Lunch Ladies: The Unsung Heroes of Blackman

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Lunch Ladies: The Unsung Heroes of Blackman

She's cooking the food for the lunch today during second period.

She's cooking the food for the lunch today during second period.

Maddy Williams

She's cooking the food for the lunch today during second period.

Maddy Williams

Maddy Williams

She's cooking the food for the lunch today during second period.

Maddy Williams and Kayla Donaldson

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You wouldn’t believe how much effort goes into the food in our cafeteria. The lunch ladies put forth immense effort in order to serve students each and every day. Their preparation is an all-day event, and their actions do not go unnoticed. They spend their time preparing food, setting up all the drinks and sides in order to make them easily accessible for students, as well as making sure the entire area is clean and organized.

The staff is as follows: Cindy Brown, Nikki Daniel, Elizabeth Dentino, Patricia Ferguson, Diane Sells, Kim Luse, Kelly Devalt, Gayla Smeltzer, Debbie Young, Marlene Xiong, Devon Lo, Pam Shelnutt, Cheryl Smith, Linda Wadd, and Jamie Petzaka. We had the opportunity to interview Debbie Young.

Debbie Young was extremely passionate as she described her experiences at Blackman.

“I love it here. It has good kids, staff, and I enjoy what I do. The high schoolers are very respectful. I lived here for thirty years in the past, and I’m happy to be back,” Young stated.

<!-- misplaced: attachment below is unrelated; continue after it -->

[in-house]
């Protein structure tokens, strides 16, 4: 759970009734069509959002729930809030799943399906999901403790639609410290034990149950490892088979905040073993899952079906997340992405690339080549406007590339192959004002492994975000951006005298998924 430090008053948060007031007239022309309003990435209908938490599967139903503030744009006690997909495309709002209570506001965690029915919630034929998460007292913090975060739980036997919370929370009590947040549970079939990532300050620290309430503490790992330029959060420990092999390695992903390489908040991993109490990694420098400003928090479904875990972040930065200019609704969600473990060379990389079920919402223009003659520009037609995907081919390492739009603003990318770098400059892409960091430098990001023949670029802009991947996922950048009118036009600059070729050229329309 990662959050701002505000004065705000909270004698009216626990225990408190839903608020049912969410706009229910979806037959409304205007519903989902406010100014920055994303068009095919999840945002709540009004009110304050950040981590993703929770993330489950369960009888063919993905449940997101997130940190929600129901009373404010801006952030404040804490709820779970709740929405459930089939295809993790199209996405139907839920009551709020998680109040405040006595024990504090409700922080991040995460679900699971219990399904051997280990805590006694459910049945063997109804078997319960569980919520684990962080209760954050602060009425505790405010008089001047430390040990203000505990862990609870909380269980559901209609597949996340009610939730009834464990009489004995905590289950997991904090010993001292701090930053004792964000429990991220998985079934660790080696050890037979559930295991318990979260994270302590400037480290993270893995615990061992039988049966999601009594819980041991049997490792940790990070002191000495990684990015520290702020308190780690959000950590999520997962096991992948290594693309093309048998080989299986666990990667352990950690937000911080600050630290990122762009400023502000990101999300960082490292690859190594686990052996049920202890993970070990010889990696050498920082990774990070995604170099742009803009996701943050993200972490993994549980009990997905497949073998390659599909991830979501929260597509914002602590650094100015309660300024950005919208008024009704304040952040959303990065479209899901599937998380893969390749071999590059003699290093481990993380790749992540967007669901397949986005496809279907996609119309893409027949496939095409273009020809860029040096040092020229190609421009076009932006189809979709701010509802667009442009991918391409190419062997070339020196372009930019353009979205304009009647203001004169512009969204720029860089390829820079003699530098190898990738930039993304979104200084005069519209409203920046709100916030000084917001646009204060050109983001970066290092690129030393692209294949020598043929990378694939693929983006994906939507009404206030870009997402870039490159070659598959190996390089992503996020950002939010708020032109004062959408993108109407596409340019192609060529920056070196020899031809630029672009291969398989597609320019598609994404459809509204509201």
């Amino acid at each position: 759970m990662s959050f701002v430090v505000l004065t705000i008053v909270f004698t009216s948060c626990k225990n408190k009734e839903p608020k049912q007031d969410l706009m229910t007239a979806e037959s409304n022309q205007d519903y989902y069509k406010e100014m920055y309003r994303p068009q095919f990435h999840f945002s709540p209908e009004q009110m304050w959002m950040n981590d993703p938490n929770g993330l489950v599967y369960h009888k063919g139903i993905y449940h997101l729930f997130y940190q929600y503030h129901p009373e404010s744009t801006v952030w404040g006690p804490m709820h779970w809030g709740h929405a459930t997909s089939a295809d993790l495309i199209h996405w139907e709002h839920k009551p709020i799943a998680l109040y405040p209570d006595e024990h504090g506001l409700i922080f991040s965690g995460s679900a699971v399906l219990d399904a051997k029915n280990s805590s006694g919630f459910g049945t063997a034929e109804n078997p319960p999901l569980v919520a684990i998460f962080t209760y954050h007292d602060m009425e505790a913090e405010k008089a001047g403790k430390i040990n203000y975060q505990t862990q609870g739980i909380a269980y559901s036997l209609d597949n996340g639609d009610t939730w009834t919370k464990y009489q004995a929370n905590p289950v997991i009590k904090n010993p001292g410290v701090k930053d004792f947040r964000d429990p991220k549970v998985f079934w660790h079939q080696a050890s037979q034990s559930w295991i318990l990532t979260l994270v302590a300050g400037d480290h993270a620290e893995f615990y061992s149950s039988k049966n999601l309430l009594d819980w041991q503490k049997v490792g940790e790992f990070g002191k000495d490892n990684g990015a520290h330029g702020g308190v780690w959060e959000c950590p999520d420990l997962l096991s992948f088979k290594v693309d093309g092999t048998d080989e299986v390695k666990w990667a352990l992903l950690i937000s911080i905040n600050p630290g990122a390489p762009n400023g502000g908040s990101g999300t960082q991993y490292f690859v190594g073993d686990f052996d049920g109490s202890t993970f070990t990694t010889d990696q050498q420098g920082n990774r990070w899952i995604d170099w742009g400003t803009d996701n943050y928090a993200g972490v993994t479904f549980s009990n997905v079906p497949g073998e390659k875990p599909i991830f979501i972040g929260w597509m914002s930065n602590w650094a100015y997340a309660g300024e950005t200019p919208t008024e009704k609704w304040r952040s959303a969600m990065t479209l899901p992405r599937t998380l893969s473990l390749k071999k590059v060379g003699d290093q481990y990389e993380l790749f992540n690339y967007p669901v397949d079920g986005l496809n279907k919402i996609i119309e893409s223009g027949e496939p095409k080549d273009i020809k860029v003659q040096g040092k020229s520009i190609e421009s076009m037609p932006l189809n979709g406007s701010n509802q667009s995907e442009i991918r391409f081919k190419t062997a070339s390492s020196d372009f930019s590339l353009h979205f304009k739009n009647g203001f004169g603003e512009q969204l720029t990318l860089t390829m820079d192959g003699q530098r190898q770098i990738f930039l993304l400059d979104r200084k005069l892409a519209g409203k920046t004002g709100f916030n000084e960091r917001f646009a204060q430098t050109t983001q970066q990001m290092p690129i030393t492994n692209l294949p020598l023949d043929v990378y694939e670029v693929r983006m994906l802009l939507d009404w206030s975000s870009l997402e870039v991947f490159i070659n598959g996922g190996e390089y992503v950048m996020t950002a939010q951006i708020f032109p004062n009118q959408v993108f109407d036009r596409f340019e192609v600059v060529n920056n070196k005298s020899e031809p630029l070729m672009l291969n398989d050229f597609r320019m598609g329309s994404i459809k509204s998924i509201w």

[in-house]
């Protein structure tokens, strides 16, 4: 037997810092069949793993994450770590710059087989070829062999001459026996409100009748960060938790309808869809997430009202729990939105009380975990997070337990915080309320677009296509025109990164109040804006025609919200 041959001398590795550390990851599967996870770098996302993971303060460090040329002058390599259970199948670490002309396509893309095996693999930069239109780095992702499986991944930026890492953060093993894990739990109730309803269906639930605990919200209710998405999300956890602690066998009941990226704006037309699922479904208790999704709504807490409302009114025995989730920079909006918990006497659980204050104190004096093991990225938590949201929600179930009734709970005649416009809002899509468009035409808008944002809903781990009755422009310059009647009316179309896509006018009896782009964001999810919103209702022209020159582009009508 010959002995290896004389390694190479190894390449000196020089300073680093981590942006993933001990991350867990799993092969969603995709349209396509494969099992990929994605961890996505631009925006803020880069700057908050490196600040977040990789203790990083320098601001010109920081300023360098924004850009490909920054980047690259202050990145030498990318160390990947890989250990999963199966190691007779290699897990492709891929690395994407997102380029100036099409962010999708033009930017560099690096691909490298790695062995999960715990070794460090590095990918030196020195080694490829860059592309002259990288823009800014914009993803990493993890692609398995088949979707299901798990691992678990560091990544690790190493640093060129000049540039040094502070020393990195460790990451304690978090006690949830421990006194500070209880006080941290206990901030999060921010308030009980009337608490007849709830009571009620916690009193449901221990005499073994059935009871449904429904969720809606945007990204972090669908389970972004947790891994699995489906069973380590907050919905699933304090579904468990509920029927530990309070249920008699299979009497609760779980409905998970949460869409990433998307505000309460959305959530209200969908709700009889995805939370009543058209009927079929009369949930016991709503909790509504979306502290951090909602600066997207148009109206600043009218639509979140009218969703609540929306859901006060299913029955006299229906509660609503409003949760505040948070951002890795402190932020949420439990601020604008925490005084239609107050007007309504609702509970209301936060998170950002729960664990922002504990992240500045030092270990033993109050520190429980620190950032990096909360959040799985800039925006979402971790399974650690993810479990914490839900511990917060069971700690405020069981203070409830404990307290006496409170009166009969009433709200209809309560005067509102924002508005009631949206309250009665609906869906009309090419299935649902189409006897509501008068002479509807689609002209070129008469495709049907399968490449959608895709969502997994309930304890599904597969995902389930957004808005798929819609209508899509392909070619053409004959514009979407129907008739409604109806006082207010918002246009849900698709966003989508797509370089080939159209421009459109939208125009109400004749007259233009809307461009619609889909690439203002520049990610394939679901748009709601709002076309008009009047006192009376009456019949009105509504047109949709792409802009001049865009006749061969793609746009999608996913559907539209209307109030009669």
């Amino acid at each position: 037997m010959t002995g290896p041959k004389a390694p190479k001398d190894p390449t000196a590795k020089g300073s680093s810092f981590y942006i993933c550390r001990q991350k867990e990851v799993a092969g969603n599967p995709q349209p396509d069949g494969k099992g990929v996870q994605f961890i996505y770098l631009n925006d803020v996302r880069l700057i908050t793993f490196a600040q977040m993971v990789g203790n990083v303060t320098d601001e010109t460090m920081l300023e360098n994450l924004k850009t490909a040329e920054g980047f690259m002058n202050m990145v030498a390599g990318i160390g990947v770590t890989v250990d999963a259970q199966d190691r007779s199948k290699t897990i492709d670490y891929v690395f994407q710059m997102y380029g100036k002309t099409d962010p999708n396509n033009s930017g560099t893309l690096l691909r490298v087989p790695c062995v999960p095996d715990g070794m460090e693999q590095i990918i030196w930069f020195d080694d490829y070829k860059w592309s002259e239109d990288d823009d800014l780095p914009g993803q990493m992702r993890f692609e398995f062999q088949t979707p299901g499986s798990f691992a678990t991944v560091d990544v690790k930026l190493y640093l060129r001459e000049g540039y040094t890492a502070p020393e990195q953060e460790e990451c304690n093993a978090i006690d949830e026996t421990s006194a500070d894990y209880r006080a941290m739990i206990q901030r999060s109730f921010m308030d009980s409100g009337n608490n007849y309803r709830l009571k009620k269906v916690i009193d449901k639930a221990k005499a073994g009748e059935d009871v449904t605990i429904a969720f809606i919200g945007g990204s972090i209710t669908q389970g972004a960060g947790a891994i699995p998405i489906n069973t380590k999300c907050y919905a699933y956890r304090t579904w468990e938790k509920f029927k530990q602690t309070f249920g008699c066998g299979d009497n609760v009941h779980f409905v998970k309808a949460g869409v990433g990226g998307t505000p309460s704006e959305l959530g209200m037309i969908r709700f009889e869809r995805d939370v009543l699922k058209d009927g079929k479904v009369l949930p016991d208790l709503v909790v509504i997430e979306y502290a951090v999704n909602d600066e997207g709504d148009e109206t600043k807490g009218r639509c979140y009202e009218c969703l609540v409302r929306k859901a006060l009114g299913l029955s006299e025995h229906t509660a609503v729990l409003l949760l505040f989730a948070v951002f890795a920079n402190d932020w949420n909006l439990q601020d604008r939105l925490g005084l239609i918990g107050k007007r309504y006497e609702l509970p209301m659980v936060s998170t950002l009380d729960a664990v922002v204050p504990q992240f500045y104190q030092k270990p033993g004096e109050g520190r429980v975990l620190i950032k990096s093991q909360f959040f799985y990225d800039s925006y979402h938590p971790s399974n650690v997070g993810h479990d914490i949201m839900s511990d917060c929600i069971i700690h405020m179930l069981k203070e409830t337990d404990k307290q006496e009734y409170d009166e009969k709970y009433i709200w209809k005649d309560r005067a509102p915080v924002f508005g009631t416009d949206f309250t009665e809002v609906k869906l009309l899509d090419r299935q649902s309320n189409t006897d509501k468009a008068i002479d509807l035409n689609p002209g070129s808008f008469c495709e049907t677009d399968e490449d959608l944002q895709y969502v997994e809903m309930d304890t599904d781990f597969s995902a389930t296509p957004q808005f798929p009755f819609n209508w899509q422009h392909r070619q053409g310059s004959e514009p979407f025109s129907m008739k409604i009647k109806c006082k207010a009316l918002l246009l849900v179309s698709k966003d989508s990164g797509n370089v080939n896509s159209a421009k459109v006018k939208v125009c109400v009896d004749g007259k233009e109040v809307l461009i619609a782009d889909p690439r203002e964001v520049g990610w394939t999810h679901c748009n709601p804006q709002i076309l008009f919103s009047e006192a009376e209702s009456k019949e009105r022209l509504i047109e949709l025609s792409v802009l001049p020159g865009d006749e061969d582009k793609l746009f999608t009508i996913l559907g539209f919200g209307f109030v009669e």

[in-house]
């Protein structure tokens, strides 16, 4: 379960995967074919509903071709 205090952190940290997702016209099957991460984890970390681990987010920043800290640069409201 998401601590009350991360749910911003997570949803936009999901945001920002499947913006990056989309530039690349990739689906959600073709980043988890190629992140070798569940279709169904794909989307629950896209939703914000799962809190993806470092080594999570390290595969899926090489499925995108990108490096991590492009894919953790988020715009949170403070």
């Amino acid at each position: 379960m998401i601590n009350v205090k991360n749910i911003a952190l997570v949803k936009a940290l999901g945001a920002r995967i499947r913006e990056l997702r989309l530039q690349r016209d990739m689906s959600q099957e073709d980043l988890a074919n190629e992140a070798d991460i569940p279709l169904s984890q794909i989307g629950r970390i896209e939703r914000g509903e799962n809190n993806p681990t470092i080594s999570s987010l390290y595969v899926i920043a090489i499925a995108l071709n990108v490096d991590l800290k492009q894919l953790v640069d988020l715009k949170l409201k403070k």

She also described the amazing relationship that she has with the students here. She describes that she is always open to feedback from her students.

“I just try to feed them while giving them the best experience and food possible that’s within our control. We try to keep their environment clean. It’s always appreciated, but we are always open to suggestions,” she stated.

Rules have changed drastically over time with what they can serve to the kids. Young said that it was very difficult to adapt. She hates the amount of control and regulations the government has over what they serve.

“I’m in my 20th year, and we used to never have to deal with this. We could fix home-cooked food. It was hard when they put restrictions because there isn’t much you can do with the minimal products that meet government criteria. The personal experience is taken from us, and I don’t agree with it. It’s a disservice to students,” Young explained.

Clearly, these new regulations greatly impact the way the cafeteria runs. It’s been hard to adjust not only for them but also for students. She said that kids used to love the food they provided, but that it isn’t the same experience anymore.

She also talked about her favorite part of her job. Young has stayed committed to this career, despite the pros and cons, due to her passion for the service she can provide.

“I love feeding people and the school environment. It’s rewarding in itself. It’s what I love to do,” she stated.